Author

Layla Potts

Date Approved

8-15-2017

Degree Type

Open Access Thesis

Degree Name

Master of Arts (MA)

Department

Mathematics

Committee Member

Roxanne Katus, Ph.D., Chair

Committee Member

Tanweer Shapla, Ph.D.

Committee Member

Khairul Islam, Ph.D.

Committee Member

Natalie Dove, Ph.D.

Abstract

Qualitative studies of students' perceptions on small-group work are limited, and few off er insights on the perceptions of women and minority students, for whom quantitative research suggests that small-group work is most beneficial. The aim of this research project is to conduct a qualitative analysis on the perceptions of women and minority students on their small-group learning experiences in collegiate mathematics courses. We conducted a Likert-scale survey of 114 Eastern Michigan University undergraduate students who were enrolled in a cross section of mathematics courses. The data were analyzed using statistical measures such as the frequency and modes of each response, as well as by utilizing a chi-squared test in MATLAB to test for statistical significance between the differences among students' responses with a 95% confidence interval. The survey analysis examines the roles gender and ethnicity play in how students feel about their experiences in small-group learning environments, the factors that shape these perceptions, and the resulting impacts on their perceived ability to understand the material. While students' perceptions of small-group work in collegiate mathematics courses were generally positive among all groups of students surveyed, some differences were found in their perceptions of group work based on gender and ethnicity.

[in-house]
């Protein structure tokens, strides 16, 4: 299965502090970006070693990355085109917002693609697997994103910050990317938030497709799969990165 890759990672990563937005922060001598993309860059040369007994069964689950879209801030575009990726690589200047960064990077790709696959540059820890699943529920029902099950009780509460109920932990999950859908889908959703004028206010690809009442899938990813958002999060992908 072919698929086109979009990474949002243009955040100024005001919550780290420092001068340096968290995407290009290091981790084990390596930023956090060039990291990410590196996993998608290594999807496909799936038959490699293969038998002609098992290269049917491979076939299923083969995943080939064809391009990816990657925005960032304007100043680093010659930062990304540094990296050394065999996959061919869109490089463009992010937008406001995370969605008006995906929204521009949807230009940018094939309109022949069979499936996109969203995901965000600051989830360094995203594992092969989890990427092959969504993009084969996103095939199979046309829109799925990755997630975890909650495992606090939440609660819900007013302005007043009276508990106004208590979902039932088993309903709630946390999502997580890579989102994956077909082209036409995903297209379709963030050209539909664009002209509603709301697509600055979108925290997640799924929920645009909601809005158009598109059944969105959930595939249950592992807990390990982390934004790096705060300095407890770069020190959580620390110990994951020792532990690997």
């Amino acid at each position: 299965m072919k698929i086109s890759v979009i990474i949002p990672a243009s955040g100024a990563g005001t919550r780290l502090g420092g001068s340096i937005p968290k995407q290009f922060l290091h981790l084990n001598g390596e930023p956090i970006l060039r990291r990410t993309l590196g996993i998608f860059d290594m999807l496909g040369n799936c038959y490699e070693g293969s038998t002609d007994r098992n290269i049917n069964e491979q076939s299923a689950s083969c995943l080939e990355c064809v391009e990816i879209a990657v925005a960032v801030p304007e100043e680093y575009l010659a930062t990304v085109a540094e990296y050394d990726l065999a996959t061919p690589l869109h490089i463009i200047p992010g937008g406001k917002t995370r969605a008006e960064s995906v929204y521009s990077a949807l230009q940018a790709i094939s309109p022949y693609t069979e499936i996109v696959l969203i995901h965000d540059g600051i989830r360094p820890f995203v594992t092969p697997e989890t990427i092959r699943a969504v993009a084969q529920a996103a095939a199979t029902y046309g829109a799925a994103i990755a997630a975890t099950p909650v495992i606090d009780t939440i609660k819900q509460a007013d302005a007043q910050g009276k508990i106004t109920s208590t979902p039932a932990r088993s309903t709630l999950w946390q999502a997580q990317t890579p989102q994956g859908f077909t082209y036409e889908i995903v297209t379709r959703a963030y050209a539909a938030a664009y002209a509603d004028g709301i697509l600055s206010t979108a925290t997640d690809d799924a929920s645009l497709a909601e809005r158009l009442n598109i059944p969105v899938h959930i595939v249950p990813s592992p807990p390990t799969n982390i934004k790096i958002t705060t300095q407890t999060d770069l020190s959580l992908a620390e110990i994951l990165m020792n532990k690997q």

Share

COinS